W3C home > Mailing lists > Public > public-ws-chor@w3.org > June 2003

Re: Partial executability/ determinism of a Chor description language

From: Assaf Arkin <arkin@intalio.com>
Date: Mon, 02 Jun 2003 19:47:37 -0700
Message-ID: <3EDC0C49.6060403@intalio.com>
To: "Monica J. Martin" <monica.martin@sun.com>
CC: public-ws-chor@w3.org

Monica J. Martin wrote:

> Assaf Arkin wrote:
>> <<Monica J. Martin wrote:
>>> mm1:  I would say that the WSDL MAY be legally binding, but it is 
>>> not the contract.
>> I'm not sure if we can go far without agreeing that WSDL is a 
>> contract, or binding agreement, between two parties, in our case 
>> services. If it's not a binding agreement, why even bother using it?
> mm1:  It is an expression that can reference back to an agreement. I 
> would ask: (1) Is it appropriate that WSDL be an expression of a 
> binding agreement or optionally designated as legally binding or not, 
> and/or (2) Is it appropriate that the WSDL point to the overriding 
> agreement associated with the context the agreement provides for the 
> expression?

A contract is a contract is a contract. It's a binding agreement between 
any number of parties (at least two). A contract that is enforecable by 
law is also said to be legally binding. A lot of contracts falls in this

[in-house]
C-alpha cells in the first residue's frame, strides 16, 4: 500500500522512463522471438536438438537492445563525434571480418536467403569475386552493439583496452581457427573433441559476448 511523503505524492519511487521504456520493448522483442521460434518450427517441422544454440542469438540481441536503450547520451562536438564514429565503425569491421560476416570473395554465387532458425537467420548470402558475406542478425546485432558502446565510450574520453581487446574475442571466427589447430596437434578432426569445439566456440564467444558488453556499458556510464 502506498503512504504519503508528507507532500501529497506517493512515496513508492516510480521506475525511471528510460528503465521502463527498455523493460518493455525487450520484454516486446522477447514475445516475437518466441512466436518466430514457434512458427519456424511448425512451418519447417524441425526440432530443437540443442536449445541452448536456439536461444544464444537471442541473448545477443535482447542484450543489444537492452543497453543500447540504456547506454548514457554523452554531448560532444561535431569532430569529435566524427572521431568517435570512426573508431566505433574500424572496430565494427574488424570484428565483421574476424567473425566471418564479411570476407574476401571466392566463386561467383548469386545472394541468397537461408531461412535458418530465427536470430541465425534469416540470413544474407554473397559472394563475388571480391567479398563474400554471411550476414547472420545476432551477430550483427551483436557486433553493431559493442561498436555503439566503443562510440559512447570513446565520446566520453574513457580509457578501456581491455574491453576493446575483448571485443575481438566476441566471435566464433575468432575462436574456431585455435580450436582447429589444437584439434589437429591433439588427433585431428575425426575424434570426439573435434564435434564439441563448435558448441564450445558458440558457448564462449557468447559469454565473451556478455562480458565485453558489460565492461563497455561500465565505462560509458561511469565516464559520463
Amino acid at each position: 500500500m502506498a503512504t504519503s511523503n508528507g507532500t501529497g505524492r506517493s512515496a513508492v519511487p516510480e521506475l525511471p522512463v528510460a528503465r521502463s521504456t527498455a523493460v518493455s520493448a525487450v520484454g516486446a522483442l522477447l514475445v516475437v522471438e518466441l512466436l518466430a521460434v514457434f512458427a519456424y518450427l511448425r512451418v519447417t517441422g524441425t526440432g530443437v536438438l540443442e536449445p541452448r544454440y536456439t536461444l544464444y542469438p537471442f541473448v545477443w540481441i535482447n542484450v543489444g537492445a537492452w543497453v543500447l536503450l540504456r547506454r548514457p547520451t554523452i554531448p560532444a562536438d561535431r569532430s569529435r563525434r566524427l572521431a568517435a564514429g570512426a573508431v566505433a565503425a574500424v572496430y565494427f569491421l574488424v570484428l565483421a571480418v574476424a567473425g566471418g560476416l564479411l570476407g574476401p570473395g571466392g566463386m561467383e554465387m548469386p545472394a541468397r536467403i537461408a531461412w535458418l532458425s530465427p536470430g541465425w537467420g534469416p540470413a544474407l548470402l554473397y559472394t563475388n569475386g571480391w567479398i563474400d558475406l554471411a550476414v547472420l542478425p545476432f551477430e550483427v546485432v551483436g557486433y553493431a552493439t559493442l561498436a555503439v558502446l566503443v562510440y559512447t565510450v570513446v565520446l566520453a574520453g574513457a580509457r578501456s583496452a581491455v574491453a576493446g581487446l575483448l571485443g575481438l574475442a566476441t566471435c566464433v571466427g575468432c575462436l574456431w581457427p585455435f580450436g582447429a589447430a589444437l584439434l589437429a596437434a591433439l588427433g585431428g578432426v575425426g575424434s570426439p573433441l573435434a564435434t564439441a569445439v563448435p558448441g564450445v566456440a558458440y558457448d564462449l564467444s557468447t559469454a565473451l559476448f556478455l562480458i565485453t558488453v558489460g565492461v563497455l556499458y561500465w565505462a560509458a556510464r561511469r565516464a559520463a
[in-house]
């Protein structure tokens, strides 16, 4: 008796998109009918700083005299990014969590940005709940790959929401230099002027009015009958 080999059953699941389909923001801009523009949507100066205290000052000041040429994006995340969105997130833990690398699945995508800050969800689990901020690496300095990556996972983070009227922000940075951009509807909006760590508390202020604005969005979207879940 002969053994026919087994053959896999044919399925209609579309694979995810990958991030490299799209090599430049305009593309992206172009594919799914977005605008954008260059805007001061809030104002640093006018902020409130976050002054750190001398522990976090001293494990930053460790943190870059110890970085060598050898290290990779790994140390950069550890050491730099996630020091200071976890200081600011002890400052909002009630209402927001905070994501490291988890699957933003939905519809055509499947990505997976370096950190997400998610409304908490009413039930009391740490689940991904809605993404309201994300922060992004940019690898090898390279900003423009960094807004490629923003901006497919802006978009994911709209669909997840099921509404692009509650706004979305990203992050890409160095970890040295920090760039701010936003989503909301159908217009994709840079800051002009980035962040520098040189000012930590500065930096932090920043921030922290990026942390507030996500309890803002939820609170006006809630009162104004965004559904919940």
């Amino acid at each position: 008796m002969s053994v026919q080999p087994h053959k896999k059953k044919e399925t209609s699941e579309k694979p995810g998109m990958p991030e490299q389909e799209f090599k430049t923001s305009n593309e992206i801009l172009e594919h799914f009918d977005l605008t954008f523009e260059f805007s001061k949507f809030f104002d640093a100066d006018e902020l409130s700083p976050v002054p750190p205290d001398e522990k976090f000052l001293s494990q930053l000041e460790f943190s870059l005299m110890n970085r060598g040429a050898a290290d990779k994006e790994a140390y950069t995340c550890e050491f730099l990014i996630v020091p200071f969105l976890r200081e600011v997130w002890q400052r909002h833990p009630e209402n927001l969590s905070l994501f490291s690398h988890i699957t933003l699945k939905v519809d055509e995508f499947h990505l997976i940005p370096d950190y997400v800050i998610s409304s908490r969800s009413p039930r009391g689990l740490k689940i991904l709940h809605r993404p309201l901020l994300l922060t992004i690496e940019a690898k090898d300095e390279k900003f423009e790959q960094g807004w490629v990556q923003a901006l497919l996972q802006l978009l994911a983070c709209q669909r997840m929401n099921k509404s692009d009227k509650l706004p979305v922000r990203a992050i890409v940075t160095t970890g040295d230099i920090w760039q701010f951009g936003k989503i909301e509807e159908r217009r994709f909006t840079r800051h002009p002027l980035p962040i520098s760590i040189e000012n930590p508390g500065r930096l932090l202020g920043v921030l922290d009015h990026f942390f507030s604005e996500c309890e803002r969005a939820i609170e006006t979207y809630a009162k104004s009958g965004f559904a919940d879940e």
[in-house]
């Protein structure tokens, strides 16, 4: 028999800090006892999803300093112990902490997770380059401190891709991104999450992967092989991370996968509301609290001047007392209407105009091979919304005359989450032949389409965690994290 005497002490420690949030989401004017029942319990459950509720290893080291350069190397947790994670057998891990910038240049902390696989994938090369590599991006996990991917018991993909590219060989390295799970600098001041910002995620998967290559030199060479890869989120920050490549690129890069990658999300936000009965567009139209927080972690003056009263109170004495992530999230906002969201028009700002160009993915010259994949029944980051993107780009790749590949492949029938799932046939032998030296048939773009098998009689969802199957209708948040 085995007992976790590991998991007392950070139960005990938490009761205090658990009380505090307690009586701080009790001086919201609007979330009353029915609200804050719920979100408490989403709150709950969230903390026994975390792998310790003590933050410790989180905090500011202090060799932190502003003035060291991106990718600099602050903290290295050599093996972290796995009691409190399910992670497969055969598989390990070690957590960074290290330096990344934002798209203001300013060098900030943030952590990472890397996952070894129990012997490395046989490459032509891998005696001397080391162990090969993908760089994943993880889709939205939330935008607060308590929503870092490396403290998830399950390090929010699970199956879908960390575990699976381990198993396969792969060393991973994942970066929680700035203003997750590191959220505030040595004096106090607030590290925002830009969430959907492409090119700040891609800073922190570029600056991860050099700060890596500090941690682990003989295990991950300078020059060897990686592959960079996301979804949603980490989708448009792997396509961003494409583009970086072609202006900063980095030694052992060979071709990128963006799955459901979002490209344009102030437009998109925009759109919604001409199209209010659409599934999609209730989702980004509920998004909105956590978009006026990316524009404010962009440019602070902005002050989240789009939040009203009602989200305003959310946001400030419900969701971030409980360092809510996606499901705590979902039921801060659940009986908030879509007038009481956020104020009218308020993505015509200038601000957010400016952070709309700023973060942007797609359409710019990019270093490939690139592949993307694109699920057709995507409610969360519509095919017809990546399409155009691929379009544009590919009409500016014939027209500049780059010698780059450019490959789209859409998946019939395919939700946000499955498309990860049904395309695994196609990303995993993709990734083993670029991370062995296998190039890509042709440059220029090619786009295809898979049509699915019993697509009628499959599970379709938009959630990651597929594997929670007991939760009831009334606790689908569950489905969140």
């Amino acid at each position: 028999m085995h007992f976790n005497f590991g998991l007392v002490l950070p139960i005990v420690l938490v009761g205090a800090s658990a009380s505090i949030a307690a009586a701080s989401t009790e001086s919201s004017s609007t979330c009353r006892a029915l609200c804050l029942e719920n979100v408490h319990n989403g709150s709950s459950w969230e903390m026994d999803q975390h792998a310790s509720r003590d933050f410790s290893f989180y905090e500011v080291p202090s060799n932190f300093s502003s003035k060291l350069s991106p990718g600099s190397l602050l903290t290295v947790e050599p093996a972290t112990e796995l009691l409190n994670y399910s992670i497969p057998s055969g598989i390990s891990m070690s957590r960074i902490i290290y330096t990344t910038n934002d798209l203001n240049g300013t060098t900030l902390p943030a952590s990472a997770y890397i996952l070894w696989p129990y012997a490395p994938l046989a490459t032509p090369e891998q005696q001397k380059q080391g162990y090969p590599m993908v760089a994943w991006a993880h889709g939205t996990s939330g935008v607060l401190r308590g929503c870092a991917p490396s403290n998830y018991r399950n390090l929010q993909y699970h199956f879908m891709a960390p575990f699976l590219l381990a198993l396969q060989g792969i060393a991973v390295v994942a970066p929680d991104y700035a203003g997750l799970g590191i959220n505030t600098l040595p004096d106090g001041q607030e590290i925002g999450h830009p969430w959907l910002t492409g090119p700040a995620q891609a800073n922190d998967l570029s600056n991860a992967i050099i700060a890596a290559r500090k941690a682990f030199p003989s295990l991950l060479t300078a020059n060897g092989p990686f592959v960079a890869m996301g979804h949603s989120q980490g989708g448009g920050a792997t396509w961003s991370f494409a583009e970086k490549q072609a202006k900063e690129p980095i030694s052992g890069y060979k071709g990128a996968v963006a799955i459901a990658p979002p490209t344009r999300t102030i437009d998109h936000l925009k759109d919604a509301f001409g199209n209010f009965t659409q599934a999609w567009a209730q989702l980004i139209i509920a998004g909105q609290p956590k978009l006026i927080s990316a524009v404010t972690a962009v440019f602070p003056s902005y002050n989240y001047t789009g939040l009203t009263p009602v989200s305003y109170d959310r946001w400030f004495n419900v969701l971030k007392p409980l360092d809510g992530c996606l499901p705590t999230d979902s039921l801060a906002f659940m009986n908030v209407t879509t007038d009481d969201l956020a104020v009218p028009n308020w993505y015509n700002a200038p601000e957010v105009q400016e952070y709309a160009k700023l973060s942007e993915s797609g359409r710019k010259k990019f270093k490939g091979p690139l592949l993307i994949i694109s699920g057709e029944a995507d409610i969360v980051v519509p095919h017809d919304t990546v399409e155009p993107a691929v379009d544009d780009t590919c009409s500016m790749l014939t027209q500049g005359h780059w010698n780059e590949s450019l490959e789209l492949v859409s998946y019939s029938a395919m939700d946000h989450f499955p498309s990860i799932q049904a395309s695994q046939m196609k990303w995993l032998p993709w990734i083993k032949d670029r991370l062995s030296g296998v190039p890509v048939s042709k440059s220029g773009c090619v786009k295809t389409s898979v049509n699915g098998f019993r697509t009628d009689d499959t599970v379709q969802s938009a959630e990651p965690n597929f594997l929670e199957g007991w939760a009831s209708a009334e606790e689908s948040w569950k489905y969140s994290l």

classification, but the term is more generic than one that requires the 
long arm of the law ;-)

When you develop an EJB bean you design the bean based on the 
bean-container contract and the client uses that bean based on the 
client-container-bean contract. The term 'contract' has been used in the 
EJB spec for a few years now and so far no one has complained about 
legal issues. If I remember correctly version 2.1 has four of them. 
Perhaps because there aren't any in that particular usage of a contract.

Some languages have contracts built into them, Eiffel is a good example 
for a design-by-contract language that never quite made it. Aspect 
oriented programming (AOP) is an even more evolved form of 
design-by-contract, it's Java incarnation is based on JSR 175. Maybe the 
term contract has been put out of context by software developers, but 
it's been around for so long that we can safely hijack it for our own 
purposes. It may have actually come from the hardware people ;-)

WSDL definitely falls into the design-by-contract model in expressing 
the binding agreement between the service provided and service 
requestor, and a choreography language - with or without WSDL - expands 
on that contract. As far as non-legal contracts go, WSDL is sufficient.

Now the question becomes, how would you associate WSDL to a legal 
agreement if you also had a legal agreement governing its use. I think 
the point it moot.

Let's say my supplier failed to deliver a product in time. I call them 
up to cancel the order and they immediately say it's being handled right 
now and they'll send it the next day. That's a verbal legal contract. 
That's also a very terse contract because it doesn't contain all the 
legal information you need to enforce it -- all that information comes 
from the original purchase contract. It would be more precise if they 
said something to the effect of "We the party known as Seller hereby